- Robert Preidt
- Posted August 30, 2019
How Heart Health Factors May Affect Your Parkinson's Risk
People who have reduced blood flow in their brain due to medical conditions and lifestyle habits may be vulnerable to Parkinson's disease, new research suggests.
Those brain blood flow risk factors -- which also affect heart health -- include prior stroke, high blood pressure, high cholesterol, heart failure, sleep apnea, diabetes and smoking.
The findings suggest that controlling those risk factors may help prevent Parkinson's disease, according to researchers.
The study involved more than 1 million people on Medicare who were followed for five years. Of these, about 15,500 were diagnosed with Parkinson's and nearly 82,000 with Alzheimer's disease.
While the study found an association between cerebrovascular risk factors and Parkinson's disease, it did not find that those risk factors actually cause Parkinson's, explained lead author Dr. Benjamin Kummer, who was a vascular neurology fellow at Weill Cornell Medicine in New York City when the study was conducted. He's now an assistant professor of neurology at the Icahn School of Medicine at Mount Sinai, also in New York.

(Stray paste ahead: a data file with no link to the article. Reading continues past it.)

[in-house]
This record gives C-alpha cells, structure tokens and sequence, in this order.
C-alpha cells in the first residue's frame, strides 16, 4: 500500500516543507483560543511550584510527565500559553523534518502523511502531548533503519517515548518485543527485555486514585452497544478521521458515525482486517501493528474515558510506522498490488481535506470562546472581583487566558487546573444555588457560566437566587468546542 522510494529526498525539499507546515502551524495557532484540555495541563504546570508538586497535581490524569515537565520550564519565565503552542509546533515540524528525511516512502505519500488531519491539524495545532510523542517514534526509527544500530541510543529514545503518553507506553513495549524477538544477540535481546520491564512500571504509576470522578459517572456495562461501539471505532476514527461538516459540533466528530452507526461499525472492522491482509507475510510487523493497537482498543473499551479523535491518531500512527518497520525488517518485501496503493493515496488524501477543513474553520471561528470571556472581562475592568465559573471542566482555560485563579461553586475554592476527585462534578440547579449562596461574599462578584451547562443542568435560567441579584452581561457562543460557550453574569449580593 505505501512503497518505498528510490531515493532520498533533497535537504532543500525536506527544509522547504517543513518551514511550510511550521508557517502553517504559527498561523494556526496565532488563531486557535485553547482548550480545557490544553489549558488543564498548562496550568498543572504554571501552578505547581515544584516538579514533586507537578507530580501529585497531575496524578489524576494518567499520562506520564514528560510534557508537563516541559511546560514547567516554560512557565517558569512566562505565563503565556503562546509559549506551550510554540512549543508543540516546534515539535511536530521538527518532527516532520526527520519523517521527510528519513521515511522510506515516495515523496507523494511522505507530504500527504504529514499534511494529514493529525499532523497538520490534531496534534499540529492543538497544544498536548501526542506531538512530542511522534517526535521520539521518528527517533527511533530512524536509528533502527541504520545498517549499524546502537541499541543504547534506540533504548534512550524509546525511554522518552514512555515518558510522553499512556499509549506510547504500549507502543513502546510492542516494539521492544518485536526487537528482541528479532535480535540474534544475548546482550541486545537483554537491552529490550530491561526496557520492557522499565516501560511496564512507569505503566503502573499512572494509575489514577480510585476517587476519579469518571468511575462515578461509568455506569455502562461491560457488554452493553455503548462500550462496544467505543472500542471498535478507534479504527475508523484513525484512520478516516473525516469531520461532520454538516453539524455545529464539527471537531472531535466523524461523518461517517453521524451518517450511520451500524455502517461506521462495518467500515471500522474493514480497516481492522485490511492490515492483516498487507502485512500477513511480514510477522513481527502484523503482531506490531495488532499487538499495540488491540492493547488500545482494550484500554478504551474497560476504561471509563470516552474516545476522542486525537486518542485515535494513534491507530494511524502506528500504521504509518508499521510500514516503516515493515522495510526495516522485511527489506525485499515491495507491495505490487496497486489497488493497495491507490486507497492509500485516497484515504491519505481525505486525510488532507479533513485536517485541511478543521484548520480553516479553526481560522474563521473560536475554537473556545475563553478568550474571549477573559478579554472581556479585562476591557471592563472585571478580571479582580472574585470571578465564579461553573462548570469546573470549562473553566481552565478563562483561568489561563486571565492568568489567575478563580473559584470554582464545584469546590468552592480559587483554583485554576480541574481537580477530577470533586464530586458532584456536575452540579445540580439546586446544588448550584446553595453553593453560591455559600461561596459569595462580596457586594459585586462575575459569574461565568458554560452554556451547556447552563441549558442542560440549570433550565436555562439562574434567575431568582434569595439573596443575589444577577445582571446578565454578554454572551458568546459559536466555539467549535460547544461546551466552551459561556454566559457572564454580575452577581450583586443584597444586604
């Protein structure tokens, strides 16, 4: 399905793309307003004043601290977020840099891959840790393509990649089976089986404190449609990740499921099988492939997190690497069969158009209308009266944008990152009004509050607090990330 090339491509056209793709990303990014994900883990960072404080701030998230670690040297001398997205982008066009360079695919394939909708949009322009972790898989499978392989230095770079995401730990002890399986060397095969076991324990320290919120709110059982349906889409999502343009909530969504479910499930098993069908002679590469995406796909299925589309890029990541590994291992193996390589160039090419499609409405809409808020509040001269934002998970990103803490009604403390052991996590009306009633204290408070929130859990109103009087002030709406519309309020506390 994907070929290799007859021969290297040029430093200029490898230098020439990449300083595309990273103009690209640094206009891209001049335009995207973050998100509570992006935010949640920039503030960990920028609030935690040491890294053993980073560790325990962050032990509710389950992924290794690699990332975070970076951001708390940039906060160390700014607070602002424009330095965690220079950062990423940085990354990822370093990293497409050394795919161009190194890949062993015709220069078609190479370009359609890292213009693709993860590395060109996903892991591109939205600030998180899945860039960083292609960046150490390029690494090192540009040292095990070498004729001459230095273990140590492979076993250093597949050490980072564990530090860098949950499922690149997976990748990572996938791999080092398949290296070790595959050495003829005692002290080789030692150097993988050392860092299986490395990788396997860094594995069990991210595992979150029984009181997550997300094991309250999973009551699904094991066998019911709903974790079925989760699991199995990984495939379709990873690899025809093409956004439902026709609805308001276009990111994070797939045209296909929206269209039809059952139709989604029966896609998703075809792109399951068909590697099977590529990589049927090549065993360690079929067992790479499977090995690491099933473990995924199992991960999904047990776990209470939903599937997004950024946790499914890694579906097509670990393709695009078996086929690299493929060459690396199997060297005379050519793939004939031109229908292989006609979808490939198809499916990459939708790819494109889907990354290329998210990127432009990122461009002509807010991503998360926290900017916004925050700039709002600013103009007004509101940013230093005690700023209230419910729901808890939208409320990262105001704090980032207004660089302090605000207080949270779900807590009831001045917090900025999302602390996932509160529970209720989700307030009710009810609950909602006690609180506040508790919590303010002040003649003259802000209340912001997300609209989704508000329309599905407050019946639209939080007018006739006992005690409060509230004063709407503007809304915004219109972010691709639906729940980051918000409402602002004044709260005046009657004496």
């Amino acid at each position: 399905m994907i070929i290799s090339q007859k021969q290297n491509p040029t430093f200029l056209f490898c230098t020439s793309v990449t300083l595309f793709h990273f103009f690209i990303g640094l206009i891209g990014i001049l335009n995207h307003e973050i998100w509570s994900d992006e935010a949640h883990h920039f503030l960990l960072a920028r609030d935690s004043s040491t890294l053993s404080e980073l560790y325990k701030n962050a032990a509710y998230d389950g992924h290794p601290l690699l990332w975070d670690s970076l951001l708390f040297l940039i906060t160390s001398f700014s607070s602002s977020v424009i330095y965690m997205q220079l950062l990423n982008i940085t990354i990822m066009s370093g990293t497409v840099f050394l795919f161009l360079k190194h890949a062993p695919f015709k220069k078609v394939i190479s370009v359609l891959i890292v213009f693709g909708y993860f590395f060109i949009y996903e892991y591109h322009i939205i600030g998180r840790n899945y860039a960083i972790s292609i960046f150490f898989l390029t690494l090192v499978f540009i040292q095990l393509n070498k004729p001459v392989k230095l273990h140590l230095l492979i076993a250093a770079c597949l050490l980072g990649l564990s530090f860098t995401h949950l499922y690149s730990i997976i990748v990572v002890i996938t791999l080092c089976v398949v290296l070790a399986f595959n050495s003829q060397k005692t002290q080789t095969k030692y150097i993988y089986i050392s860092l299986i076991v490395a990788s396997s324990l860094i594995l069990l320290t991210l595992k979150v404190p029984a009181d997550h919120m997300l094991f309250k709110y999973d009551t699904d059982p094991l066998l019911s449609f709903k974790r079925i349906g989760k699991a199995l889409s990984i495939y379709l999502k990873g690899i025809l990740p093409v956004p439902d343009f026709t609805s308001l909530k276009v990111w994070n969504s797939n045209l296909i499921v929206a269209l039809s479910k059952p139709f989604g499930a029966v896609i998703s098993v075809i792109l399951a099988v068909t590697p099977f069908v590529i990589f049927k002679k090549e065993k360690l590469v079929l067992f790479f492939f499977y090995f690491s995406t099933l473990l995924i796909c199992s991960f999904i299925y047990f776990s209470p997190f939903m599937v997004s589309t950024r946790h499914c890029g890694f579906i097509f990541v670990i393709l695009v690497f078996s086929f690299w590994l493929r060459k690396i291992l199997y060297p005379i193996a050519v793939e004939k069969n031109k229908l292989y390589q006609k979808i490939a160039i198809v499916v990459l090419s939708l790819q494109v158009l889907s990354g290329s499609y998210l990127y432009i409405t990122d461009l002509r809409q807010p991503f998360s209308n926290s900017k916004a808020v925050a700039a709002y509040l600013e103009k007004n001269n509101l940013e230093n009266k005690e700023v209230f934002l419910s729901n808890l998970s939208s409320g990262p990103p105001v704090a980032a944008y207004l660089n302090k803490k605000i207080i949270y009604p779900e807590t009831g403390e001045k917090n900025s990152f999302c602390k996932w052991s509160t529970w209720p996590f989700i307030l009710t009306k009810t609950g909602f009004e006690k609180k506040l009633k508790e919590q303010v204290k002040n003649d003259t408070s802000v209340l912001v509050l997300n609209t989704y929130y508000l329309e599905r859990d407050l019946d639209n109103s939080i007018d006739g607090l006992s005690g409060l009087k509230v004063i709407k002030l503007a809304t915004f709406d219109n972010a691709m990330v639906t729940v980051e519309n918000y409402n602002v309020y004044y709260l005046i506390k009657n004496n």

Many people know that cerebrovascular risk factors increase the risk of Alzheimer's disease, but don't realize that they could increase the risk of Parkinson's, too, according to study senior author Dr. Babak Navi, a neurologist at Weill Cornell Medicine and New York-Presbyterian Medical Center.
"I think new knowledge about this association is empowering because it gives doctors and their patients another reason to get cerebrovascular risk factors under control," he said in a Weill Cornell news release.
Having had an ischemic stroke -- in which blood flow to the brain is blocked -- is probably the most serious cerebrovascular risk factor, according to Navi.
"If you have a stroke, you have cerebrovascular disease," he said.
Also, Parkinson's disease can sometimes develop due to a stroke in a region of the brain called the basal ganglia, which is responsible for voluntary movement, Navi said.
The study was published Aug. 29 in the journal Annals of Neurology.
About 650,000 Americans have been diagnosed with Parkinson's, a neurodegenerative disease that can cause symptoms such as debilitating tremors, slowing of movement, and changes in speech.
The Parkinson's Foundation has more on Parkinson's disease.
SOURCE: Weill Cornell Medicine, news release, Aug. 29, 2019
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